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Thread: Filling taxes for domestic LLC

  1. #1
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    Exclamation Filling taxes for domestic LLC

    Hi guys, I have a question about taxes I hope someone with experience can help me. I don't need professional help, just advice from another business owner who's done it before.

    I registered an LLC company (as partnership) last July with another person. Right now it's time to file taxes for the year.

    We didn't really have any revenue coming yet, but we had a bunch of expenses we are going to file.

    I know LLC expenses/income must be filed individually, based on ownership %. In our case it was 51% me and 49% him. Also we are going to change our ownership because we are getting money and new people on the board. So our personal ownership will be 70% me and 5%, I think it shouldn't matter if we file taxes first and then update our operating agreement, but who knows.

    I found this on intuit and this is very confusing for me:

    Limited liability companies that are subject to the partnership tax rules are not responsible for actually paying the tax on business earnings, but are responsible for preparing annual partnership tax returns on IRS Form 1065. This return is for informational purposes only; all income, deductions and credits are reported by each individual owner.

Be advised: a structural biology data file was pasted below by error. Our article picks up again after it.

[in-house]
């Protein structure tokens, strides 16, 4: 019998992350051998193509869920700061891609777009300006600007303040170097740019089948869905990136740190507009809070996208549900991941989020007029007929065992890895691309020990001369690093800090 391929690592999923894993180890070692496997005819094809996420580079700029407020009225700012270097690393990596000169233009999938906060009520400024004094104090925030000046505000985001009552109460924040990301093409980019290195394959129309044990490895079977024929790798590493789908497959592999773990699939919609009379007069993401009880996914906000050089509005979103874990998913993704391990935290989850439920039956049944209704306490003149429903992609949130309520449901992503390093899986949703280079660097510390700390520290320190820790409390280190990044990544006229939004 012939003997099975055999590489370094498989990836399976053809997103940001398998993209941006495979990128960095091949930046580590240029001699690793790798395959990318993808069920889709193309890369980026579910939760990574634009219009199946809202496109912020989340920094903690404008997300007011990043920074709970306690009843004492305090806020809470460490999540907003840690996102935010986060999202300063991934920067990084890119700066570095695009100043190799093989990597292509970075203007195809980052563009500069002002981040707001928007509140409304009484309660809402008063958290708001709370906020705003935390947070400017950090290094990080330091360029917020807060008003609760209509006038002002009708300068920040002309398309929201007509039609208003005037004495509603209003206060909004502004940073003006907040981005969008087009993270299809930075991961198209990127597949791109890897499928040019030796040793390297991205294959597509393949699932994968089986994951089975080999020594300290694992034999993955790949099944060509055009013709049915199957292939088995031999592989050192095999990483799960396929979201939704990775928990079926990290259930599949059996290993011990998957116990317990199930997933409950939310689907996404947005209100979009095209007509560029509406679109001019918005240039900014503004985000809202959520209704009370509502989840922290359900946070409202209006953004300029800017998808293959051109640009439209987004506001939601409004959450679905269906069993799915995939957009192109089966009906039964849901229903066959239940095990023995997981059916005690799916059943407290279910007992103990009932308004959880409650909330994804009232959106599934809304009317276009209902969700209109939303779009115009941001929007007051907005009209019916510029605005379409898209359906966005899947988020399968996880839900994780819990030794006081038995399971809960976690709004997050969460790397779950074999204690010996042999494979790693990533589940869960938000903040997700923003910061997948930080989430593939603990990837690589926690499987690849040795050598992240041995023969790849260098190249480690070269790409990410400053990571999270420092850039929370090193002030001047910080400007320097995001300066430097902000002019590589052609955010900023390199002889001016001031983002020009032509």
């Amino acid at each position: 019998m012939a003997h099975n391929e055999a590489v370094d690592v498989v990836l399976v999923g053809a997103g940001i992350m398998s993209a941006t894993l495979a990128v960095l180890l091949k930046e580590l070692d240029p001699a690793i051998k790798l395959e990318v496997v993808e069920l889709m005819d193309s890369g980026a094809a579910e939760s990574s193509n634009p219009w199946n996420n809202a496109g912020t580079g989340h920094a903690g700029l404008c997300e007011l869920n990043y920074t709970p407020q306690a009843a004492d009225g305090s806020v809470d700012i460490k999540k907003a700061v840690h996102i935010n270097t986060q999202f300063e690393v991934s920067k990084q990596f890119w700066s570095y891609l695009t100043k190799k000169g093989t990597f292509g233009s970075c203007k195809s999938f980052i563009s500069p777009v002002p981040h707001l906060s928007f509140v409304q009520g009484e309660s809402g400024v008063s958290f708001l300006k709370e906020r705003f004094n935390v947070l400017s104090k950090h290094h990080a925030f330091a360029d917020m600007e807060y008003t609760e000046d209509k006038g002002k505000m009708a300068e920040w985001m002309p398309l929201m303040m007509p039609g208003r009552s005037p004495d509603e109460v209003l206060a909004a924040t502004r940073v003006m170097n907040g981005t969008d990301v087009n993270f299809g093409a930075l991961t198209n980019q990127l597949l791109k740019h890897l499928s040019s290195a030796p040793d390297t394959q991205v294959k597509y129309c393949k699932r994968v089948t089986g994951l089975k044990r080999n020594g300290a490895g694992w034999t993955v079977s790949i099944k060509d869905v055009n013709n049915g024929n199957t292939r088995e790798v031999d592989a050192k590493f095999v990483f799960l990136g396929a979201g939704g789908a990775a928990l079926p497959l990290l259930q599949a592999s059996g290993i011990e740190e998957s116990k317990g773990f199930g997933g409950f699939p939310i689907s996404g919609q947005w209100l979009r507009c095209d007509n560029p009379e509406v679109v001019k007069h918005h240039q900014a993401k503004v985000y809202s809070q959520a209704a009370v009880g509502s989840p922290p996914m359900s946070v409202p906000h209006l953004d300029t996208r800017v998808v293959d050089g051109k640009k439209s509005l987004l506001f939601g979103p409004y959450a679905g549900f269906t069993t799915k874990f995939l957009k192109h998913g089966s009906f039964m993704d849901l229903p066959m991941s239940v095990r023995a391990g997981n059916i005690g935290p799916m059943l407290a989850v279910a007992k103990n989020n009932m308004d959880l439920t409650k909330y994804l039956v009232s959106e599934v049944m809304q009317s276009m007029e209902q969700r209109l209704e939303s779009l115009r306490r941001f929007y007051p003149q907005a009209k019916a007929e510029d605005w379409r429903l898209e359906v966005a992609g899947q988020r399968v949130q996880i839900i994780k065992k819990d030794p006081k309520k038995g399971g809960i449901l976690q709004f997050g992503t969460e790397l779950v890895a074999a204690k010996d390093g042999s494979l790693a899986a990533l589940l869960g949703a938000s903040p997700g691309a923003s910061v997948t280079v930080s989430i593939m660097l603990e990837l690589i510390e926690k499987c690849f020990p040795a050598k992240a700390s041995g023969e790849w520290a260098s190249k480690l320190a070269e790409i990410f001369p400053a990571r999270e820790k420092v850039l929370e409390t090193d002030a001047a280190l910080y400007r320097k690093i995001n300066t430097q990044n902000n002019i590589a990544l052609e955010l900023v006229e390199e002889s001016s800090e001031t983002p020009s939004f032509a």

The LLC reports each owner's share of these amounts on a Schedule K-1 at the end of the year. For example, if you and a friend create an LLC to run a business that earns $100,000 and has $60,000 of deductible business expenses, then each of you will receive a Schedule K-1 with $50,000 of earnings and $30,000 of deductions. Both of you must then report these figures on your personal income tax returns. Essentially, the business will increase your personal taxable income by $20,000.
    In my case I think it should be easy because all we need to do is to report expenses on each side.

    Please help.

  2. #2
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    What it's saying is that the partnership must create and file a form K-1 and any supporting forms it wants and that is then distributed to the partners who also include it with their tax returns and the numbers from the return migrate to the tax return in proportion to your ownership stake at the end of the year. What Intuit missed in its explanation is that the LLC's partnership agreement has the two people as equal partners, which is not true in your case, so you adjust your numbers accordingly.
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